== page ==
The above sketch represents the basic components of development. This is important because it provides information regarding the learner’s development.

Sensori-motor development:

Has the learner attained the motor development milestones at the expected age? Are there serious developmental handicaps?

Figure 3
Figure 3 (graphics3.png)

Physical and social factors

Does the learner suffer from any physical disabilities that retard his progress, e.g. deafness? Does the learner have developmental handicaps, e.g. deprivation or differences related to background?


Figure 4
Figure 4 (graphics4.png)

The motor development of the child helps him / her to maintain a healthy and balanced lifestyle. A motor development handicap can lead to tiredness, which may contribute to restlessness, distractibility, poor concentration and problems with coordination. His / her physical body position on the carpet or at the desk may also be unsatisfactory.

  • GROSS MOTOR SKILLS (coordination of the large muscles of the body)

Examples of activities:

  • Climbing activities
  • Jumping activities (ball games and skipping with a rope)
  • Balancing activities (skipping, balancing on one leg, hopping on one leg, walking along a line)
  • FINE MOTOR DEVELOPMENT (coordination of the small muscles of the body)

Examples of activities:

  • Crumpling paper
  • Using a pair of scissors for cutting, and colouring in
  • Stringing beads, using clothes-pegs
  • Playing with clay / tying shoe-laces
  • MOTOR PLANNING (Understanding instructions with a motor component and the automatic execution of non-habitual tasks)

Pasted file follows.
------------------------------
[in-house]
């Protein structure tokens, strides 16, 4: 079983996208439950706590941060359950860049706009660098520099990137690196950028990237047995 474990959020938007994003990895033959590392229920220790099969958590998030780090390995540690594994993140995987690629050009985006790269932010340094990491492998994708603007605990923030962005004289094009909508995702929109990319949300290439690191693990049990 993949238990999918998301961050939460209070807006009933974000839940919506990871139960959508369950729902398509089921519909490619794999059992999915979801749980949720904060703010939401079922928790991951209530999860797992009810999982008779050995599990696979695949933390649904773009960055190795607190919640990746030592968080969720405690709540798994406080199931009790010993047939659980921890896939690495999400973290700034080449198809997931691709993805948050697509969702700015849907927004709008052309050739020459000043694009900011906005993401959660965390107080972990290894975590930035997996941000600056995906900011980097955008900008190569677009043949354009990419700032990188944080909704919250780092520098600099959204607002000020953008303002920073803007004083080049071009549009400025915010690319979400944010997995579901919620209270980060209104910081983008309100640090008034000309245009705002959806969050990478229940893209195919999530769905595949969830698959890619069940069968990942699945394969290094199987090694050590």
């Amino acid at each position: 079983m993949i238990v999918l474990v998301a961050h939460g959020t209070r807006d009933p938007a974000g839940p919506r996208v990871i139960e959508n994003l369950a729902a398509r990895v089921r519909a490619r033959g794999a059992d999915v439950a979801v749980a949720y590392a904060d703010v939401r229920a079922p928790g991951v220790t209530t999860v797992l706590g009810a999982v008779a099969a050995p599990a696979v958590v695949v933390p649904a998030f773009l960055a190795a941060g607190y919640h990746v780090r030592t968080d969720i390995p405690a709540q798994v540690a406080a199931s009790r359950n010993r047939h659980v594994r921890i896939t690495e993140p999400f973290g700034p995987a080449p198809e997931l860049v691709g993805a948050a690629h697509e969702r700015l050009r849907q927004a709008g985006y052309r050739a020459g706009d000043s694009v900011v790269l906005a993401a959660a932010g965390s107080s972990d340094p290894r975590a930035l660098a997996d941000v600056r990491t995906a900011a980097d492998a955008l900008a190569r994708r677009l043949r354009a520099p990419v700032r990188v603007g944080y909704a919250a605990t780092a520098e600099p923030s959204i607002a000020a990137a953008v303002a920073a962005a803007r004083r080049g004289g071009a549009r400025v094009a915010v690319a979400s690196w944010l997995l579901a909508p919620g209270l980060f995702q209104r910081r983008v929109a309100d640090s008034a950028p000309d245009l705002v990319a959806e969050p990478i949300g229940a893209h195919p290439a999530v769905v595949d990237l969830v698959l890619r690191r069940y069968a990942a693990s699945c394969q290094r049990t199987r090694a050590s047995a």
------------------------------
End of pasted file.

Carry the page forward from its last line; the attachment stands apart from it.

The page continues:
Poor motor planning can result in poor working tempo and clumsiness and can extend the time that the learner needs to master new learning skills.


Development of verbal language commences at an early age, well before reading and writing are possible. The young child thinks in language and expresses thoughts through language. This is important for social relationships, as well as for academic achievement, and forms part of cognitive development.

Examples of activities:

  • Retelling of stories / own experiences
  • Development of vocabulary with the help of excursions followed by appropriate class discussions
  • Discussion of world events
  • Songs and rhymes

Correct employment of verbal capability in different situations, e.g. for answering the telephone correctly and communicating a message precisely.

Grade R learners must be able to communicate effectively by means of language, art, movement, music and dramatisation of experienced fantasy.

Figure 5
Figure 5 (graphics5.png)

Grade R learners need to be taught a clear code of behaviour and need opportunities to develop pure values and attitudes and a strong moral code to promote relationships within the immediate and wider family and community. They need a variety of social experiences and opportunities to learn to cooperate effectively when they are involved with groups.

Learners who are emotionally and socially immature have difficulty with adjusting to the classroom situation and with participating actively. They struggle to control their emotions, are often quarrelsome, are unwilling to take on new things and work in groups, and may withdraw. To develop self-confidence and to be able to learn effectively, they need a secure learner-centred and stimulating environment where they will be challenged to learn.

Examples of activities:

  • Provide the child with an example by showing that you respect the feelings, beliefs and culture of others.